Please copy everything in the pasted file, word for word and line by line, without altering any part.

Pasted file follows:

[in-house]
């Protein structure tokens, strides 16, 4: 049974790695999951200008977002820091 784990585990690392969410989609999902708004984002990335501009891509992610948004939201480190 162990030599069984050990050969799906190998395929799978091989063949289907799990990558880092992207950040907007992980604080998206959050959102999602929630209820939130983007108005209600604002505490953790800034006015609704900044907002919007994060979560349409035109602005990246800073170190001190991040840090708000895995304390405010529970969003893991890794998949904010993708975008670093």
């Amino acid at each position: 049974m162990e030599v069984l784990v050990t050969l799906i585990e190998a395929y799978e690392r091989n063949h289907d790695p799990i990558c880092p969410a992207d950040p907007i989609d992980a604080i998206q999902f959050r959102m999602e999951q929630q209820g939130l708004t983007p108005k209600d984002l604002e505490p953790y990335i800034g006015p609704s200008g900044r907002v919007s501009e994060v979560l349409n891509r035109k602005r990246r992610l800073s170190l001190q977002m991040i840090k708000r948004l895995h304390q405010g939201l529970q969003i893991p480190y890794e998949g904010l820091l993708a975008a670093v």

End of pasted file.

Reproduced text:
[in-house]
């Protein structure tokens, strides 16, 4: 049974790695999951200008977002820091 784990585990690392969410989609999902708004984002990335501009891509992610948004939201480190 162990030599069984050990050969799906190998395929799978091989063949289907799990990558880092992207950040907007992980604080998206959050959102999602929630209820939130983007108005209600604002505490953790800034006015609704900044907002919007994060979560349409035109602005990246800073170190001190991040840090708000895995304390405010529970969003893991890794998949904010993708975008670093």
């Amino acid at each position: 049974m162990e030599v069984l784990v050990t050969l799906i585990e190998a395929y799978e690392r091989n063949h289907d790695p799990i990558c880092p969410a992207d950040p907007i989609d992980a604080i998206q999902f959050r959102m999602e999951q929630q209820g939130l708004t983007p108005k209600d984002l604002e505490p953790y990335i800034g006015p609704s200008g900044r907002v919007s501009e994060v979560l349409n891509r035109k602005r990246r992610l800073s170190l001190q977002m991040i840090k708000r948004l895995h304390q405010g939201l529970q969003i893991p480190y890794e998949g904010l820091l993708a975008a670093v």